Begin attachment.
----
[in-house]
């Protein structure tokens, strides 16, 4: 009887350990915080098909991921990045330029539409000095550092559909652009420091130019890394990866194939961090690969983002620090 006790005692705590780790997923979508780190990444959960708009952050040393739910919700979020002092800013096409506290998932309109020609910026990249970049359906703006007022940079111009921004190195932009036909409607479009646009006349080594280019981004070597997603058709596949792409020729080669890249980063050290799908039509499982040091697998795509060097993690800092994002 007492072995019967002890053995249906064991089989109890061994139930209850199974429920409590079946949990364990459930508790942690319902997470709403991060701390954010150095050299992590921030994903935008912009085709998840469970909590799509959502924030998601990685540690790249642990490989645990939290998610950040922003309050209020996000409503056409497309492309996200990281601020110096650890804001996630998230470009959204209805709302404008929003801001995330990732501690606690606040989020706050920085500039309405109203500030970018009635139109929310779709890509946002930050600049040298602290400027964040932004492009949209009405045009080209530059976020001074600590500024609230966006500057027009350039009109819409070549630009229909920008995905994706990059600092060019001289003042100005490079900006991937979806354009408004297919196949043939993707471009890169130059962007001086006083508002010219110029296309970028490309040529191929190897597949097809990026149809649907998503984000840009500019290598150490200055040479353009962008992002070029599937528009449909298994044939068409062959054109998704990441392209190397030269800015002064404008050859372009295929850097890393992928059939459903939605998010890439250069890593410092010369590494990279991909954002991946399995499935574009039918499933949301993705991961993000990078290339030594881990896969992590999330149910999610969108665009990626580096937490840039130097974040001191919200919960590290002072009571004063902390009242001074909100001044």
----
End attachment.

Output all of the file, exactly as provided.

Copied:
[in-house]
């Protein structure tokens, strides 16, 4: 009887350990915080098909991921990045330029539409000095550092559909652009420091130019890394990866194939961090690969983002620090 006790005692705590780790997923979508780190990444959960708009952050040393739910919700979020002092800013096409506290998932309109020609910026990249970049359906703006007022940079111009921004190195932009036909409607479009646009006349080594280019981004070597997603058709596949792409020729080669890249980063050290799908039509499982040091697998795509060097993690800092994002 007492072995019967002890053995249906064991089989109890061994139930209850199974429920409590079946949990364990459930508790942690319902997470709403991060701390954010150095050299992590921030994903935008912009085709998840469970909590799509959502924030998601990685540690790249642990490989645990939290998610950040922003309050209020996000409503056409497309492309996200990281601020110096650890804001996630998230470009959204209805709302404008929003801001995330990732501690606690606040989020706050920085500039309405109203500030970018009635139109929310779709890509946002930050600049040298602290400027964040932004492009949209009405045009080209530059976020001074600590500024609230966006500057027009350039009109819409070549630009229909920008995905994706990059600092060019001289003042100005490079900006991937979806354009408004297919196949043939993707471009890169130059962007001086006083508002010219110029296309970028490309040529191929190897597949097809990026149809649907998503984000840009500019290598150490200055040479353009962008992002070029599937528009449909298994044939068409062959054109998704990441392209190397030269800015002064404008050859372009295929850097890393992928059939459903939605998010890439250069890593410092010369590494990279991909954002991946399995499935574009039918499933949301993705991961993000990078290339030594881990896969992590999330149910999610969108665009990626580096937490840039130097974040001191919200919960590290002072009571004063902390009242001074909100001044």